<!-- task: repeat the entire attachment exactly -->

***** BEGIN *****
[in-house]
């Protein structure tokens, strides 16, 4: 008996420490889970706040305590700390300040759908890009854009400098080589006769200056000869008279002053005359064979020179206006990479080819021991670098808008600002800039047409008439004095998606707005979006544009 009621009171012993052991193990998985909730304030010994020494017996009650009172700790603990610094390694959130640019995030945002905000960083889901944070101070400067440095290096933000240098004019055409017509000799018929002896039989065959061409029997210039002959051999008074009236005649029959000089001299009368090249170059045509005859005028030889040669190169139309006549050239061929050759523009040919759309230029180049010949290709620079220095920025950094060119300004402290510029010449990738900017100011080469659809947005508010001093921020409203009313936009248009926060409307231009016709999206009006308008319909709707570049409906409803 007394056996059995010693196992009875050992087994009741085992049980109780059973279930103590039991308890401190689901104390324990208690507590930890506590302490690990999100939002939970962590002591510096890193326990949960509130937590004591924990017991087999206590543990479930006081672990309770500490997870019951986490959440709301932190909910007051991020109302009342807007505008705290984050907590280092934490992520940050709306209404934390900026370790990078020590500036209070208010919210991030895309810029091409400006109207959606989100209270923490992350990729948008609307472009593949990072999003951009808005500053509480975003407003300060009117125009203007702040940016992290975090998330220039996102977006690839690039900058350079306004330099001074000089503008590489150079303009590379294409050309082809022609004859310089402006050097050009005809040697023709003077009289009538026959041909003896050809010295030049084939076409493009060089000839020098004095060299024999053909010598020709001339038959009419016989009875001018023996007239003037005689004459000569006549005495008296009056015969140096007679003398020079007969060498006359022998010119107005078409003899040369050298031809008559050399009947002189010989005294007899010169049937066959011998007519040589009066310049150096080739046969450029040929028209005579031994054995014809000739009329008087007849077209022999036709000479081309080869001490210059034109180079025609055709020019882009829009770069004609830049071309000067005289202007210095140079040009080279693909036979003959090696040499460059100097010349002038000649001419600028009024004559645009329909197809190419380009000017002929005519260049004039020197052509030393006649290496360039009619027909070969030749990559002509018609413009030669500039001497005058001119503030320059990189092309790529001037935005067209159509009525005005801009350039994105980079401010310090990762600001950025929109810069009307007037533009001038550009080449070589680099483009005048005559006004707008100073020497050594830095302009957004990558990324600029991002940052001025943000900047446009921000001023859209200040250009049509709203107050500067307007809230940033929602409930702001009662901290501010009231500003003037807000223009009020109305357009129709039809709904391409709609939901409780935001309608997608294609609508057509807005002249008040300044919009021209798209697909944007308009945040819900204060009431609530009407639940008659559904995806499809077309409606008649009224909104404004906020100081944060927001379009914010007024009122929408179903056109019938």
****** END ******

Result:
[in-house]
């Protein structure tokens, strides 16, 4: 008996420490889970706040305590700390300040759908890009854009400098080589006769200056000869008279002053005359064979020179206006990479080819021991670098808008600002800039047409008439004095998606707005979006544009 009621009171012993052991193990998985909730304030010994020494017996009650009172700790603990610094390694959130640019995030945002905000960083889901944070101070400067440095290096933000240098004019055409017509000799018929002896039989065959061409029997210039002959051999008074009236005649029959000089001299009368090249170059045509005859005028030889040669190169139309006549050239061929050759523009040919759309230029180049010949290709620079220095920025950094060119300004402290510029010449990738900017100011080469659809947005508010001093921020409203009313936009248009926060409307231009016709999206009006308008319909709707570049409906409803 007394056996059995010693196992009875050992087994009741085992049980109780059973279930103590039991308890401190689901104390324990208690507590930890506590302490690990999100939002939970962590002591510096890193326990949960509130937590004591924990017991087999206590543990479930006081672990309770500490997870019951986490959440709301932190909910007051991020109302009342807007505008705290984050907590280092934490992520940050709306209404934390900026370790990078020590500036209070208010919210991030895309810029091409400006109207959606989100209270923490992350990729948008609307472009593949990072999003951009808005500053509480975003407003300060009117125009203007702040940016992290975090998330220039996102977006690839690039900058350079306004330099001074000089503008590489150079303009590379294409050309082809022609004859310089402006050097050009005809040697023709003077009289009538026959041909003896050809010295030049084939076409493009060089000839020098004095060299024999053909010598020709001339038959009419016989009875001018023996007239003037005689004459000569006549005495008296009056015969140096007679003398020079007969060498006359022998010119107005078409003899040369050298031809008559050399009947002189010989005294007899010169049937066959011998007519040589009066310049150096080739046969450029040929028209005579031994054995014809000739009329008087007849077209022999036709000479081309080869001490210059034109180079025609055709020019882009829009770069004609830049071309000067005289202007210095140079040009080279693909036979003959090696040499460059100097010349002038000649001419600028009024004559645009329909197809190419380009000017002929005519260049004039020197052509030393006649290496360039009619027909070969030749990559002509018609413009030669500039001497005058001119503030320059990189092309790529001037935005067209159509009525005005801009350039994105980079401010310090990762600001950025929109810069009307007037533009001038550009080449070589680099483009005048005559006004707008100073020497050594830095302009957004990558990324600029991002940052001025943000900047446009921000001023859209200040250009049509709203107050500067307007809230940033929602409930702001009662901290501010009231500003003037807000223009009020109305357009129709039809709904391409709609939901409780935001309608997608294609609508057509807005002249008040300044919009021209798209697909944007308009945040819900204060009431609530009407639940008659559904995806499809077309409606008649009224909104404004906020100081944060927001379009914010007024009122929408179903056109019938």